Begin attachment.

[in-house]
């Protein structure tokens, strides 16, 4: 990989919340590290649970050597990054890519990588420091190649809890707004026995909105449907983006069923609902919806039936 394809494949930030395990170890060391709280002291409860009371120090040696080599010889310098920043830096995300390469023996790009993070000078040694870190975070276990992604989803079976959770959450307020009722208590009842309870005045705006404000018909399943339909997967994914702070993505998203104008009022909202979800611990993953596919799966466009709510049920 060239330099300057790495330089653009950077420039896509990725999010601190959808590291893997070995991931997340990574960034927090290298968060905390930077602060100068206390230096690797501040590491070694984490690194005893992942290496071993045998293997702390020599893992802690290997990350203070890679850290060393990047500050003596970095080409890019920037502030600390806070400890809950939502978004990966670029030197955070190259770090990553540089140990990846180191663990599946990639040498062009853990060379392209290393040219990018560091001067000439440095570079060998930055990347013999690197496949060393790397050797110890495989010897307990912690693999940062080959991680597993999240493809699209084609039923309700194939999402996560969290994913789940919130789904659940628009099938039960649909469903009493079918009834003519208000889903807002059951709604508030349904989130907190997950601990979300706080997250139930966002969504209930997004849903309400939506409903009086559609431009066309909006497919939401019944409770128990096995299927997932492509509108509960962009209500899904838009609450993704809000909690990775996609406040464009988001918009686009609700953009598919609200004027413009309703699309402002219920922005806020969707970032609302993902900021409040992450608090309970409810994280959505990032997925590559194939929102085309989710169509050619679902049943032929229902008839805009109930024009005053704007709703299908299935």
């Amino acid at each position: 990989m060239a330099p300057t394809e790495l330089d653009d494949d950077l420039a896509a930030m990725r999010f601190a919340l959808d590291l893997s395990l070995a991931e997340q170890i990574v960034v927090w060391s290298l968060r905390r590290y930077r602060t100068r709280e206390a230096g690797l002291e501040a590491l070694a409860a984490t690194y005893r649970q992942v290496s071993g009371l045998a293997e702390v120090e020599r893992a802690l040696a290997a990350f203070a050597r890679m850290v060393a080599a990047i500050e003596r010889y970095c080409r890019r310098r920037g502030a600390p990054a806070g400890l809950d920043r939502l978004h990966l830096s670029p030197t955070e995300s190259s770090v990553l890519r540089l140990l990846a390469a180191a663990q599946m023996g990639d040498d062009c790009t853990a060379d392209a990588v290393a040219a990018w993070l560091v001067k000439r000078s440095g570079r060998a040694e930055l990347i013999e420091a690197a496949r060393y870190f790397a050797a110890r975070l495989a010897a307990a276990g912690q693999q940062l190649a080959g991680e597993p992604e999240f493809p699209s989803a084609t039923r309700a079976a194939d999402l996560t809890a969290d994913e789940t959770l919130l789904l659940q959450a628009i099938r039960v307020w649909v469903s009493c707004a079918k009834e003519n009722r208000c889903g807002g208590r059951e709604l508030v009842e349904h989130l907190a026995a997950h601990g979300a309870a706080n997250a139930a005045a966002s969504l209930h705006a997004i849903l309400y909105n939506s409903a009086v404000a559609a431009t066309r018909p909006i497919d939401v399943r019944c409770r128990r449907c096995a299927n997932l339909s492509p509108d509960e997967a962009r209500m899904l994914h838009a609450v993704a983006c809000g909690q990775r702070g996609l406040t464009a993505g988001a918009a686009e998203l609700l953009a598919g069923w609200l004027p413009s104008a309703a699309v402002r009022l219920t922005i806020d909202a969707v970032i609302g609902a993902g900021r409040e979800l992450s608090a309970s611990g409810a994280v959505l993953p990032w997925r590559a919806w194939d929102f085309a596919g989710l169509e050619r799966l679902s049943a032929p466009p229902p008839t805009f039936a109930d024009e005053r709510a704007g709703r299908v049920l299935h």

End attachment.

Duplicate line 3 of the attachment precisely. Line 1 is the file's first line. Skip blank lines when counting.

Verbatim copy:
């Amino acid at each position: 990989m060239a330099p300057t394809e790495l330089d653009d494949d950077l420039a896509a930030m990725r999010f601190a919340l959808d590291l893997s395990l070995a991931e997340q170890i990574v960034v927090w060391s290298l968060r905390r590290y930077r602060t100068r709280e206390a230096g690797l002291e501040a590491l070694a409860a984490t690194y005893r649970q992942v290496s071993g009371l045998a293997e702390v120090e020599r893992a802690l040696a290997a990350f203070a050597r890679m850290v060393a080599a990047i500050e003596r010889y970095c080409r890019r310098r920037g502030a600390p990054a806070g400890l809950d920043r939502l978004h990966l830096s670029p030197t955070e995300s190259s770090v990553l890519r540089l140990l990846a390469a180191a663990q599946m023996g990639d040498d062009c790009t853990a060379d392209a990588v290393a040219a990018w993070l560091v001067k000439r000078s440095g570079r060998a040694e930055l990347i013999e420091a690197a496949r060393y870190f790397a050797a110890r975070l495989a010897a307990a276990g912690q693999q940062l190649a080959g991680e597993p992604e999240f493809p699209s989803a084609t039923r309700a079976a194939d999402l996560t809890a969290d994913e789940t959770l919130l789904l659940q959450a628009i099938r039960v307020w649909v469903s009493c707004a079918k009834e003519n009722r208000c889903g807002g208590r059951e709604l508030v009842e349904h989130l907190a026995a997950h601990g979300a309870a706080n997250a139930a005045a966002s969504l209930h705006a997004i849903l309400y909105n939506s409903a009086v404000a559609a431009t066309r018909p909006i497919d939401v399943r019944c409770r128990r449907c096995a299927n997932l339909s492509p509108d509960e997967a962009r209500m899904l994914h838009a609450v993704a983006c809000g909690q990775r702070g996609l406040t464009a993505g988001a918009a686009e998203l609700l953009a598919g069923w609200l004027p413009s104008a309703a699309v402002r009022l219920t922005i806020d909202a969707v970032i609302g609902a993902g900021r409040e979800l992450s608090a309970s611990g409810a994280v959505l993953p990032w997925r590559a919806w194939d929102f085309a596919g989710l169509e050619r799966l679902s049943a032929p466009p229902p008839t805009f039936a109930d024009e005053r709510a704007g709703r299908v049920l299935h």